Flat as a Pancake

On July 22, 2015 · 2 Comments

The expression "Flat as a Pancake" obviously means that something would be considered extremely flat. There are several U.S. states, led by Florida, that are indeed even flatter than a pancake. That’s not what this article is about. Rather I found a location that may or may not have been flatter than a pancake although it should be flatter if its name did it justice. The Geographic Names Information System identified it as Pancake Flats.



I expected to find virtually nothing about this highly obscure spot northwest of Altoona, Pennsylvania that wasn’t even significant enough to be identified on online maps (for example). Yet, people have been there. Lots of them. It was one of the signature features, albeit a relatively flat feature set amongst much rougher terrain, along the Greensprings Trail at Wopsononock (Wopsy) Mountain. The Bureau of Land Management described it as a "2.2 mile loop. Mainly level, low difficulty."

That was the only Pancake Flats listed although there were 48 other entries for various other Pancakes in the United States.


Towns


DSC_9277
Pancake, West Virginia

I found very little information about populated places called Pancake. Locations in West Virginia, Pennsylvania and Texas did manage to stand out from the crowd a bit.

Pancake, West Virginia (map) consisted of little more than an abandoned whistle stop along the South Branch Valley Railroad named for the Pancake family. However, nearly everyone bearing the Pancake surname listed in Wikipedia came from West Virginia. The surname clearly signified something significant along the South Branch of the Potomac River.

Pancake, Pennsylvania (map) was a bit more notable. It gained its name in the early 1800’s. I found a Pancake History that included an excerpt from the Saturday, April 2, 1955 edition of The Washington Reporter, of Washington, Pennsylvania.

An air of mystery hovers around the name of George Pancake, one of the early settlers at the little village of that name just east of Washington. Where he came from, when and what became of him are questions that will probably never be answered. He was here for 12 years, and then drifted on west to Ohio… In spite of all efforts to change, the name of Pancake has clung to this village through more than 135 years. First it was Williamsburg, then Martinsburg, and finally Laboratory after Dr. Byron Clark secured a post office for his patent medicine mail order business. But, everyone called it Pancake, and Pancake it still is because it struck the popular fancy as the name of America’s most popular breakfast dish.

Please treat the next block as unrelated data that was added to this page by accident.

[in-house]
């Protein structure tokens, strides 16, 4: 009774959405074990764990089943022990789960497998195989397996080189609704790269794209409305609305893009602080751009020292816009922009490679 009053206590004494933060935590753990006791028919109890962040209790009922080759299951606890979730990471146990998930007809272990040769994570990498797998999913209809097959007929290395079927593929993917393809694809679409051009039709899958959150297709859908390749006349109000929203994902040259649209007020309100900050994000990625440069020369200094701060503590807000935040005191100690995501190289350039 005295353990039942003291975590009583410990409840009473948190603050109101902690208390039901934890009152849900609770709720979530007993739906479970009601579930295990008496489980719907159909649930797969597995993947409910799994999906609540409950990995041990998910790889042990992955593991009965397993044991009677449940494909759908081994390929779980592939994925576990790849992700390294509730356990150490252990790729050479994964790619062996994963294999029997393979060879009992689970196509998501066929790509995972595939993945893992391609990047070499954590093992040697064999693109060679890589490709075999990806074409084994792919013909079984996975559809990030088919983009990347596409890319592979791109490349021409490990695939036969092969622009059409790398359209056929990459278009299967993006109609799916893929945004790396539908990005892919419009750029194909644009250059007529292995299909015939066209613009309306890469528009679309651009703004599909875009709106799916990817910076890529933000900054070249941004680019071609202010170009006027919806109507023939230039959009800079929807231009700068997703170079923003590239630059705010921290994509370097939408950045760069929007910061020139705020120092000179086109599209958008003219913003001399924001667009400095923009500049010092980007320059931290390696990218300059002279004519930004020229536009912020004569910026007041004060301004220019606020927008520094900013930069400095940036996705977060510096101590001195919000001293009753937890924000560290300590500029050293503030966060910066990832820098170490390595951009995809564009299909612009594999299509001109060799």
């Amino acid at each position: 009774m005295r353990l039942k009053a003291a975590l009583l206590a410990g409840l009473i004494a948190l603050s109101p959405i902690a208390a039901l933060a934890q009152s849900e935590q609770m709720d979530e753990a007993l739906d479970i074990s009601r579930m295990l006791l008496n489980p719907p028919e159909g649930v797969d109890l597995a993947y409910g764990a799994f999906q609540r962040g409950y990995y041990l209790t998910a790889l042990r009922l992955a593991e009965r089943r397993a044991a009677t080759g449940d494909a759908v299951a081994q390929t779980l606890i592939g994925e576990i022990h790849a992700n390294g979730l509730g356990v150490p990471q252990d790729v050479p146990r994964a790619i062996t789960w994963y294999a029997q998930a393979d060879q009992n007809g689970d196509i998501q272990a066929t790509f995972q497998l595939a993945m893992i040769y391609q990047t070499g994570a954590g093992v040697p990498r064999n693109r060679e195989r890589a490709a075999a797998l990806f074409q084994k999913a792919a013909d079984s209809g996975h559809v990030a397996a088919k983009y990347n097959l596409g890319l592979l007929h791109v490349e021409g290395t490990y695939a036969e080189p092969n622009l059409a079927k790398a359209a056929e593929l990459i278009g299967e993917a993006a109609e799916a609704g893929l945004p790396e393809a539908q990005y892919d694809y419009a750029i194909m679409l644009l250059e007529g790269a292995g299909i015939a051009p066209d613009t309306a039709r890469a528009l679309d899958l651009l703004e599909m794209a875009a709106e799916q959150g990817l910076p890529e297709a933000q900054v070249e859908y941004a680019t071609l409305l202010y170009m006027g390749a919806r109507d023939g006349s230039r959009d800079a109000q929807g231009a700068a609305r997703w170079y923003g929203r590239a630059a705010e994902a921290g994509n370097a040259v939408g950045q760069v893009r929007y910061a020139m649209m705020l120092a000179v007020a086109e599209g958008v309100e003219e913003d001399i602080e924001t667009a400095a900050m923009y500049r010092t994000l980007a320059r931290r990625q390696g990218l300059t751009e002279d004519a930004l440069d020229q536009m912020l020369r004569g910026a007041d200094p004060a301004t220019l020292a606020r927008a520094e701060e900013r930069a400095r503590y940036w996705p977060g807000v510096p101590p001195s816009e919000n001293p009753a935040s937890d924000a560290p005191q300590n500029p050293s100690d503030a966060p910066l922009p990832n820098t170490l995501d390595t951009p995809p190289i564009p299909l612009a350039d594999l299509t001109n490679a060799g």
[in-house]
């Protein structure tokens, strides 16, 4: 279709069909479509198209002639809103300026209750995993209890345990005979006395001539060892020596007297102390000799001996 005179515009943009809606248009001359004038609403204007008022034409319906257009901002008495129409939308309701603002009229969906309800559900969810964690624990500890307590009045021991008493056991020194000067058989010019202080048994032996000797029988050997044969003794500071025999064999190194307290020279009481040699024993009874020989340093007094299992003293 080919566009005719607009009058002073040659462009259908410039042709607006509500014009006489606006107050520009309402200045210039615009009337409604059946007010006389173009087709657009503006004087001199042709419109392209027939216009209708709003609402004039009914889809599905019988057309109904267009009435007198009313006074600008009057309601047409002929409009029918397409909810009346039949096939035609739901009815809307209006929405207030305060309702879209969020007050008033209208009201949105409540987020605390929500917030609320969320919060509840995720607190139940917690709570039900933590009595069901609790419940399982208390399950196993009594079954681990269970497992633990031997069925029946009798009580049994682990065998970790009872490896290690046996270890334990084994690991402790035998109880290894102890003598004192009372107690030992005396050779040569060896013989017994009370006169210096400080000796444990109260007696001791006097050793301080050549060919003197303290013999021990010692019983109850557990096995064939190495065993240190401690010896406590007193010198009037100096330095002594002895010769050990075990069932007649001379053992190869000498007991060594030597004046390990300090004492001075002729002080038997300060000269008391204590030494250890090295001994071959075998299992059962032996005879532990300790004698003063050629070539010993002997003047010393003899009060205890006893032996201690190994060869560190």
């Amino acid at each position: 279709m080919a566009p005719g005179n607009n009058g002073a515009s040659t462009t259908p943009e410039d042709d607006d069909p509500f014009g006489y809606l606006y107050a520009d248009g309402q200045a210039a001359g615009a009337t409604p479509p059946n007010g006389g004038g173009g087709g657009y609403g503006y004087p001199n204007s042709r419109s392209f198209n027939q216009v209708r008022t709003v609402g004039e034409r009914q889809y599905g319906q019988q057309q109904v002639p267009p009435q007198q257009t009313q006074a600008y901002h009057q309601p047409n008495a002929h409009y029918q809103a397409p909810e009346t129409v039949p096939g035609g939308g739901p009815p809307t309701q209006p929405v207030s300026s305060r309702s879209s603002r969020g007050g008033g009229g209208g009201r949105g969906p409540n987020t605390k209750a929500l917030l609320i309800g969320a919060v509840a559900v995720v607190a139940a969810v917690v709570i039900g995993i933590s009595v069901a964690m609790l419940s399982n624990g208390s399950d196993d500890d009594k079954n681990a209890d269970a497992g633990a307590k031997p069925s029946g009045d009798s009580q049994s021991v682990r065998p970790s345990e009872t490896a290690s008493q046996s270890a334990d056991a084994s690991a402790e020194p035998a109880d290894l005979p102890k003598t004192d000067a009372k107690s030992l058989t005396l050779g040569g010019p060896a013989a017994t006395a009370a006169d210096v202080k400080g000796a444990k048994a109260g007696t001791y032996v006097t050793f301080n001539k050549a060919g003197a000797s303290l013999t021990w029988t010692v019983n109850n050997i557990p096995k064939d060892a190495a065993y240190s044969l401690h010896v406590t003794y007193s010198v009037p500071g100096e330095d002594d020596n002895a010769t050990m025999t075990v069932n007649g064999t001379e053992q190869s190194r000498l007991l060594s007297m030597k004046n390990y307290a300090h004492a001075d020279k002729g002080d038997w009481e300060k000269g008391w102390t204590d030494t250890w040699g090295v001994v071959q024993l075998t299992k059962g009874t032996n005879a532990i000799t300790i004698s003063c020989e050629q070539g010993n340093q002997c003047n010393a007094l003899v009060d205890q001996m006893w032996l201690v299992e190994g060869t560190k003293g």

Unfortunately, visitors cannot buy pancakes in Pancake, Pennsylvania.

Pancake, Texas (map) didn’t exactly qualify as a booming metropolis either. It was large enough nonetheless, to gain an entry in Texas Online from the Texas State Historical Association.

Pancake is at the intersection of Farm roads 2955 and 217, thirteen miles northwest of Gatesville in northern Coryell County. A post office opened there in 1884 with John R. Pancake as postmaster… The population of Pancake was reported as twenty-five from the 1930s through the 1960s. No further estimates were available until 2000 when the population was eleven.

Interestingly, anytime I uncovered the origins of a town called Pancake it tied back to someone named Pancake. I attempted to find out where the name came from with mixed results. Ancestry.com said it was German: "Translation of German Pfannkuch(e), North German Pannkoke, Pankauke, or Dutch Pannekoek(e), metonymic occupational names for someone who made and sold pancakes." One of those family crest websites — and yes apparently there was a Pancake family crest — said it was Cornish.


Geographic Features

On the other hand, geographic features named pancake seemed to derive from their appearance, said to resemble either a single pancake (i.e., very flat and round) or a stack of pancakes. Pancake Flats was a good example of that principal and I found a couple of others that seemed to qualify likewise.


Pancake Summit sagebrush steppe

There was an entire set of mountains stretching 90 miles (140 kilometres) in the central part of Nevada called the Pancake Range. That was probably the largest geographic pancake feature anywhere. U.S. Route 50, a stretch once dubbed the loneliest road in America, crossed directly over the range. It traveled across Pancake Summit (map) at an elevation of 6,521 feet (1,988 metres).


Pancake Bay Beach

There were pancakes in Canada too! I found a nice one in Ontario called Pancake Bay (map). There was even a Provincial Park located on the bay with "3 km of beautiful sand beach and Caribbean blue water."

Now I’m hungry.

On July 22, 2015 · 2 Comments

2 Responses to “Flat as a Pancake”

  1. David Overton says:

    There is a Pancake Rocks on the South Island of New Zealand which gets its name from looking like giant stacks of pancakes.
    https://www.flickr.com/search/?w=29393546@N00&q=pancake%20rocks

    It is just outside the town of Punakaiki which I had assumed was a Maori transformation of the English word “pancake”. However, it turns out that’s not the case; the similarity in sound is purely coincidental. (It actually comes from “puna” = spring/source, “kai” = food).

  2. Frank Wulfers says:

    Pancake Bay in Ontario got its name from the time of the voyageurs while they were exploring Lake Superiors and the trade routes to Hudson’s Bay among a few places. When the voyageurs returned from their journeys and headed back south to Sault Ste Marie, they only had few supplies left. Often only a lttle bit of flour to make pancakes for the last night before reaching Sault Ste Marie. And their stopover was Pancake Bay.

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